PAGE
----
I know that I am not alone in feeling like these past few years have tested me more than I thought I was capable of handling. And I know I am not alone in that feeling because we have all experienced at least some darkness. Whether it was our health or the health of someone we love and care about; a job loss or stress in trying to pivot and work from home; the loss of connection and experiences that we had hoped and planned for; the worry and pain we have felt at the sight of racial injustice and anti-Semitism; and I’m not even going to get into the ugliness that the political climate has added to the mix.

It has not been an easy year. But I refuse to let the darkness of these past years take away the little bits of light and hope that have also come out of this year of turmoil. In fact, living through the global COVID pandemic these past few years, there have been many lessons I have learned including how important it is to choose joy and choose light when things seem so dark. These past few years, I have created my own light by practicing gratitude and surrounding myself with positivity instead.

And what better time than Hanukkah to begin bringing more light into our lives? As hard as it may seem to do sometimes, we have to remember to focus on the miracles and good just like the Maccabees did when fighting the mighty Greek army. Being as it was a war, lives were lost, the temple was destroyed, but we don’t focus on that part during the holiday. We focus on the miracle of triumph and the miracle that when it seemed that darkness was all that continued to surround them, the light shone for eight days and nights.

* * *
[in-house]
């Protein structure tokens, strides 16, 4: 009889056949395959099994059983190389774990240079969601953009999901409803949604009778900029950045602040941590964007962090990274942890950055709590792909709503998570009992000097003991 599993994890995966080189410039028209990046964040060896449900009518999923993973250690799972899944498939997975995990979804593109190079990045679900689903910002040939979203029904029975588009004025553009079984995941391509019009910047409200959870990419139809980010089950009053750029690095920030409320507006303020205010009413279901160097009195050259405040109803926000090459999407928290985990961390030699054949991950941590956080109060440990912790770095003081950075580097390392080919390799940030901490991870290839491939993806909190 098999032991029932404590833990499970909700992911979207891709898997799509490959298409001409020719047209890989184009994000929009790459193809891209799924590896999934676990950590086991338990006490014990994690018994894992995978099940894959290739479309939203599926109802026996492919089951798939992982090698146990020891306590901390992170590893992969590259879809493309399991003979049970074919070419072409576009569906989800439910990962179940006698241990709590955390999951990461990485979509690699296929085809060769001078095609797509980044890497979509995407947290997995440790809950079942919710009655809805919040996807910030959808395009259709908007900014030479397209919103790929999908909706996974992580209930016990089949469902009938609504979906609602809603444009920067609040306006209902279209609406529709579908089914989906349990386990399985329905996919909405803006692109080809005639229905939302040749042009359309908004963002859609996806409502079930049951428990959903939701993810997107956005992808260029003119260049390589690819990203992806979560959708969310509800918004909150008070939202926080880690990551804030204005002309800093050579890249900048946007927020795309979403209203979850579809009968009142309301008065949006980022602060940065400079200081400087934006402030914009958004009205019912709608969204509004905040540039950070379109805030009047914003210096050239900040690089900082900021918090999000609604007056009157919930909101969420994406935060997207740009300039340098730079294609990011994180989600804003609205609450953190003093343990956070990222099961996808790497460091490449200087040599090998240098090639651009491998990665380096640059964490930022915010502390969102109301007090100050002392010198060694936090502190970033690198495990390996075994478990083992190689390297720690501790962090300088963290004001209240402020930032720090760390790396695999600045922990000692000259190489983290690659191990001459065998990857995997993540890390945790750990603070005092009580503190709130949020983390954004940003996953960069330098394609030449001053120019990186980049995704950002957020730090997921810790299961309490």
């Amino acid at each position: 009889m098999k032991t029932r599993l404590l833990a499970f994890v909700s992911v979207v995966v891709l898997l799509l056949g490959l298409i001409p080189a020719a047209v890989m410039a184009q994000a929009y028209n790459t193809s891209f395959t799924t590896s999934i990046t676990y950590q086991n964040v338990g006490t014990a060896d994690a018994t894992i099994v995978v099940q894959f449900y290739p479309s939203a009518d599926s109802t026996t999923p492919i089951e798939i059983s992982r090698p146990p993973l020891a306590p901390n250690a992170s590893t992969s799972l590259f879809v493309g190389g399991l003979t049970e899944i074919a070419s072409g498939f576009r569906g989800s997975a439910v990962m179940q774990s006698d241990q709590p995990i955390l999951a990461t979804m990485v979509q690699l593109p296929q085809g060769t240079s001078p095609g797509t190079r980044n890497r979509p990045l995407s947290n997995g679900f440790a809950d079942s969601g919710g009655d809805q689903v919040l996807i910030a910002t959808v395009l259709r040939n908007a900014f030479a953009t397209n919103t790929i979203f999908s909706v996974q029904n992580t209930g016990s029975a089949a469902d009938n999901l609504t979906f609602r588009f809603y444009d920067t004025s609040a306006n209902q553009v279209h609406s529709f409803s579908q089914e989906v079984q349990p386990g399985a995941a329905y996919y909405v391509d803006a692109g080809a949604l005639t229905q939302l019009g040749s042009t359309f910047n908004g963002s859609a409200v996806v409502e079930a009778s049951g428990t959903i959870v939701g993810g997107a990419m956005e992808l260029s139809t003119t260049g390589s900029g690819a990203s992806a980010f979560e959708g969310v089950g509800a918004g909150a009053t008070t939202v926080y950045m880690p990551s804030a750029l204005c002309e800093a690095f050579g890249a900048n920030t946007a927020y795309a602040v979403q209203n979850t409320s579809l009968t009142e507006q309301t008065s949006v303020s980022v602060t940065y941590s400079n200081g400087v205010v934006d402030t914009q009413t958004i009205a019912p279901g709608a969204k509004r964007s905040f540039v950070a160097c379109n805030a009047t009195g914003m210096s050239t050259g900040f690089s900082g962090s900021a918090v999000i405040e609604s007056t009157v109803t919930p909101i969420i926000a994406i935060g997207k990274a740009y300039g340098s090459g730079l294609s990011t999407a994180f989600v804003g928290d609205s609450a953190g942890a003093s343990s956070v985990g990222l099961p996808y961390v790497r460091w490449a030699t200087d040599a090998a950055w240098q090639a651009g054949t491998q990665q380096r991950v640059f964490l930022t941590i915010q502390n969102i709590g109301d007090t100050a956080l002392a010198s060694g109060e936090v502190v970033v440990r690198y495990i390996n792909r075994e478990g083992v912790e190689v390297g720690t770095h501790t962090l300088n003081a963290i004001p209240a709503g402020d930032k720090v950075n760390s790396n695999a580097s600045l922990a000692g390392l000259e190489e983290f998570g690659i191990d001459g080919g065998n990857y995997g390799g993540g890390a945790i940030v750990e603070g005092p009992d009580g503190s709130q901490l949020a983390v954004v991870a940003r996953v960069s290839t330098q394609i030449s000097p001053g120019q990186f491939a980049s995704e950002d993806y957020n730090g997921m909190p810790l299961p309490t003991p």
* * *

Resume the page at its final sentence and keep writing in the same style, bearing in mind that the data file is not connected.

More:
Joy is there, we just need to look for it harder sometimes. It starts with being grateful for the things that we do have. Focusing on the positivity. It may seem hard, but so is feeling stuck and dark and lost. The Maccabees could have given up. They could have succumbed to that darkness and said, “oh well, there isn’t enough oil.” But they rebuilt, and so can we. By reaching for joy and hope, we can make it through the darkness.

Now more than ever we need the light and miracles that Hanukkah represents. We need to feel the hope and the joy and as we light the Hanukkah menorah each night, I hope that you can take some of that light with you into your lives and community. Our world needs more of it. And if you are able to shine, shine brightly and proudly, to help light the way for others who may still be stuck in the darkness.

Wishing you a bright and meaningful holiday.

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